Tag Archive for: fall

Falling for Fall

Fall is stirring. Sure, the temperature still hovers in the upper 80s, but the annuals are leggy and the odd leaf drifts to the ground.

I’ve always loved September and October. In Kansas City, they are months of pleasant temperatures, reduced humidity, and blue skies. There’s football and boots. There are chili dinners and pumpkin spice (I’m not in love, but I appear to be alone in that). There’s front-porch sitting and hot apple cider. There are long walks to take, leaves to rake, a mums to plant.

This fall will be spent writing Ellison’s latest adventure. I envision curling on the chaise on the front porch with a plaid blanket wrapped around my legs and a laptop open. Of course words will flow like water.

Also, Poppy will face a new villain in London (more on that in October).
My fall calendar is full. Now, if someone would just give summer the boot…

Julie Mulhern is the USA Today bestselling author of The Country Club Murders and the Poppy Fields Adventures. 

She is a Kansas City native who grew up on a steady diet of Agatha Christie. She spends her spare time whipping up gourmet meals for her family, working out at the gym and finding new ways to keep her house spotlessly clean–and she’s got an active imagination. Truth is–she’s an expert at calling for take-out, she grumbles about walking the dog and the dust bunnies under the bed have grown into dust lions.

Action, adventure, mystery, and humor are the things Julie loves when she’s reading. She loves them even more when she’s writing!


By Dru Ann Love

One of the things I love about living on the East Coast is we get to celebrate all four seasons. My favorite are Spring and Fall. It’s not too hot like Summer and it’s not too cold like Winter. Spring and Fall seasons give you the nice in between.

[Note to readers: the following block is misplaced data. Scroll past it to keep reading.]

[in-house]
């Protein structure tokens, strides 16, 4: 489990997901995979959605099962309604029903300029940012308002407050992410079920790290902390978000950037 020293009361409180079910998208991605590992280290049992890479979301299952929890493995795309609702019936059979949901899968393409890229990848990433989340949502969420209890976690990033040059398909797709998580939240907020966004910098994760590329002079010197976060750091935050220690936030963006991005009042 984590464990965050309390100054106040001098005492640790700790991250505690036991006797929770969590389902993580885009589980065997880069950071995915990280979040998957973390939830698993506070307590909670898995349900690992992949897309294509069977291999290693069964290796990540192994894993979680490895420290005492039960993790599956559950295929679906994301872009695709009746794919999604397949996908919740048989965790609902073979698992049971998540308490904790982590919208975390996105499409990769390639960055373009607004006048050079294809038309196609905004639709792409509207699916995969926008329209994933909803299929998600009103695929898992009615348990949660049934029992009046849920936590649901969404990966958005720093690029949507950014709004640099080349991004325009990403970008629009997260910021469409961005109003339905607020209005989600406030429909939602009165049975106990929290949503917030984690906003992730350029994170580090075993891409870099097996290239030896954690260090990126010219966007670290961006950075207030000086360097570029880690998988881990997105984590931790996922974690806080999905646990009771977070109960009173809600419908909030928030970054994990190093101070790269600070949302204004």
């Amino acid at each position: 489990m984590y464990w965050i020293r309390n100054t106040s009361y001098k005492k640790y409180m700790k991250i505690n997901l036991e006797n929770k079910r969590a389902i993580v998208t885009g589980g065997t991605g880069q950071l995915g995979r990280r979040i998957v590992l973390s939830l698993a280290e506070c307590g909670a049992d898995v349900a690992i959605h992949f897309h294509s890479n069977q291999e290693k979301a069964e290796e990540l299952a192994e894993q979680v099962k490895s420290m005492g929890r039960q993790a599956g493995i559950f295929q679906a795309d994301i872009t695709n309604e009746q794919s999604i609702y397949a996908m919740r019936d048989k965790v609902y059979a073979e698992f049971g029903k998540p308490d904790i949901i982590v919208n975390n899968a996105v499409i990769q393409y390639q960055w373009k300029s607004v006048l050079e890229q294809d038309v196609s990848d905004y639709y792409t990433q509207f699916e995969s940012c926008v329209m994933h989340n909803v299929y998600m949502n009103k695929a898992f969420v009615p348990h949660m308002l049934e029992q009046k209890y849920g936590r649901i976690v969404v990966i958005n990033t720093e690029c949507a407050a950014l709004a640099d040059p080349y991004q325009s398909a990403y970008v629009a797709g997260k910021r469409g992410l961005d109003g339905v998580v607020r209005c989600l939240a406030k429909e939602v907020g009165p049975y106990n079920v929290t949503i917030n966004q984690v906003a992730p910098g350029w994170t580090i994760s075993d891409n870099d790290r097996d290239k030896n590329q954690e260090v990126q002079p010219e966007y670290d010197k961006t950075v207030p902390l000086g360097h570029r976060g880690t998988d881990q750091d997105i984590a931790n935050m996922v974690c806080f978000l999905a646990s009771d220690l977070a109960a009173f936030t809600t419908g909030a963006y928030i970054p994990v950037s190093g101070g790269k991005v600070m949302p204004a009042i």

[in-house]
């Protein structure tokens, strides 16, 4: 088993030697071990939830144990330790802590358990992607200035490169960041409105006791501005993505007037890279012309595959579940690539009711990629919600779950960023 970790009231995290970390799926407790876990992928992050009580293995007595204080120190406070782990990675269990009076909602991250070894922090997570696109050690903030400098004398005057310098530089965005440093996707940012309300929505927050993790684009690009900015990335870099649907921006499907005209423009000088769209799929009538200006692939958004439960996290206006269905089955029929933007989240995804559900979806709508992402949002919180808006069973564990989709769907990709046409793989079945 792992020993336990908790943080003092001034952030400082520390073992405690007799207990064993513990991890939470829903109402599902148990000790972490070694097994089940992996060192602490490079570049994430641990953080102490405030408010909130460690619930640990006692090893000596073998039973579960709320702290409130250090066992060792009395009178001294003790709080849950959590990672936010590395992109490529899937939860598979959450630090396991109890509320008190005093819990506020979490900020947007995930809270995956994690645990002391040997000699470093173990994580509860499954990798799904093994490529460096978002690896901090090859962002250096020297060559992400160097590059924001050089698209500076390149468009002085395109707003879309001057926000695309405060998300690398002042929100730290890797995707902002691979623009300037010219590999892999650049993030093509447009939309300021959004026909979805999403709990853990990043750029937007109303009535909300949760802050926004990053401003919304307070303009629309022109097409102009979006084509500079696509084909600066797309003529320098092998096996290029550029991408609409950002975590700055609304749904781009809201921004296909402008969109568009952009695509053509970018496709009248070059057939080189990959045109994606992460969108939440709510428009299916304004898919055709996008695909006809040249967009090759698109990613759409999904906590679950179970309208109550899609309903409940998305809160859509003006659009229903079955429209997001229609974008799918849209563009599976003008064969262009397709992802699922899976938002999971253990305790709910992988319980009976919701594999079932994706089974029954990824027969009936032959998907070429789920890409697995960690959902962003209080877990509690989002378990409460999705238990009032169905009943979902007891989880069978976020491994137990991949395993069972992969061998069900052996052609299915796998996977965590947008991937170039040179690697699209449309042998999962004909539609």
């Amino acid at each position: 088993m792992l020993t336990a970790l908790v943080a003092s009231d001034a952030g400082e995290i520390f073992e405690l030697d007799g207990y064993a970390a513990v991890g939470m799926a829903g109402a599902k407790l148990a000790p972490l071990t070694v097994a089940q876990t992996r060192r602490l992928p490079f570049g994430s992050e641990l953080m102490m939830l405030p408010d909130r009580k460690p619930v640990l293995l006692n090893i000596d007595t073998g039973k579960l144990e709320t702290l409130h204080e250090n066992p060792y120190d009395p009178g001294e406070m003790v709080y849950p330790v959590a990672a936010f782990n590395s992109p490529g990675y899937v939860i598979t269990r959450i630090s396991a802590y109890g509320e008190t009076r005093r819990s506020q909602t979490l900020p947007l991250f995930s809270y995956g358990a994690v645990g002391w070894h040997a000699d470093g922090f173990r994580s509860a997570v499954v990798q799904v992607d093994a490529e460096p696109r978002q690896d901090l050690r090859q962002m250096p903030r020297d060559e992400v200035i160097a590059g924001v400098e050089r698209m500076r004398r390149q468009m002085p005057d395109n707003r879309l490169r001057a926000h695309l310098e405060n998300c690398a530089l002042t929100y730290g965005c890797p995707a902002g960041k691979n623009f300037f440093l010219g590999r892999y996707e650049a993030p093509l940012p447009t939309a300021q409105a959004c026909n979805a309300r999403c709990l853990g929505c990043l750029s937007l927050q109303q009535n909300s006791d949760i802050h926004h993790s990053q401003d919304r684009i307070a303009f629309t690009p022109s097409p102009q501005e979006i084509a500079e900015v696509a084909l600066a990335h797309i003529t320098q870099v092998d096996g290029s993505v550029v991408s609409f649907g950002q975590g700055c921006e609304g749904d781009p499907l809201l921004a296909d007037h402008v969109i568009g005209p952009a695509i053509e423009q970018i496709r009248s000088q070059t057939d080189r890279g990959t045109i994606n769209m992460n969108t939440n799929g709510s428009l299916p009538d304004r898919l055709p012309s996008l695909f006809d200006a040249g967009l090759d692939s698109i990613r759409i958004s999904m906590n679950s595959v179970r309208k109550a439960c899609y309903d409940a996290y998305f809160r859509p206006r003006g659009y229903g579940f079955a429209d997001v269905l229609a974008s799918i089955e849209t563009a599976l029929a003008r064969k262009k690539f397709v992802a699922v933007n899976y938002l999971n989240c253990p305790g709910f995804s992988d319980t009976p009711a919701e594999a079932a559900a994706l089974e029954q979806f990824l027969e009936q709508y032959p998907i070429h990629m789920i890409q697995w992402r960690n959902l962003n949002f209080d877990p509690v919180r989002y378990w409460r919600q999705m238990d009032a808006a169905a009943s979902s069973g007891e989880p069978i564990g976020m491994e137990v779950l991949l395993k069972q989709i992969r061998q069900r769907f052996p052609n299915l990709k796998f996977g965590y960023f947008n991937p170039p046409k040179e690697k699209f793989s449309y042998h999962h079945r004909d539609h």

What I like most about Fall is the changing of the leaves. A walk in the part will have you staring at the lovely colorful leaves as they fall to the ground. When I was younger, I loved when they were all gathered in a pile and we got to jump smack dab in the middle of it. Did you do that as a youngster? Could I do that now, no way, first I couldn’t jump in in and second I would not be able to get up. But I do remember the freedom it gave me.

Fall is also good weather to sit in a chair, wrapped in a blanket and read the next scintillating mystery that have you in goose bumps, especially if it’s the latest thriller set at Halloween.

Speaking of Fall, there’s the two holidays: Halloween where there is no excuse for eating that Snicker bar, that Hershey kiss, that Dove bar, that jawbreaker (yeah, like that’s going to happen), that tootsie roll pop and especially Brach’s candy corn (accept no substitution, because Brach’s is the best). Best of all, you can also dress anyway you want and not be criticize…a mummy, sure; a superhero, sure; a Agatha Christie, solve that puzzle; a zombie, go for it; you can be anybody and have you fill of it.

Then there is Thanksgiving where you are given permission to eat all the food that the dieticians and/or nutritionist say you shouldn’t eat during the rest of the year. Want that turkey leg? Have at it. Want a thick slab of baked ham? Go for it. Want some dressing with gravy? Pour it over your food. Some macaroni salad? Put that scoop on your plate. Rice? Yep. Collard Greens? Put it right next to the white rice. Cranberry Sauce? Put it in that spot, right there. Candied Yams? Make sure to give me a slice of that pineapple. Baked macaroni and cheese? You betcha.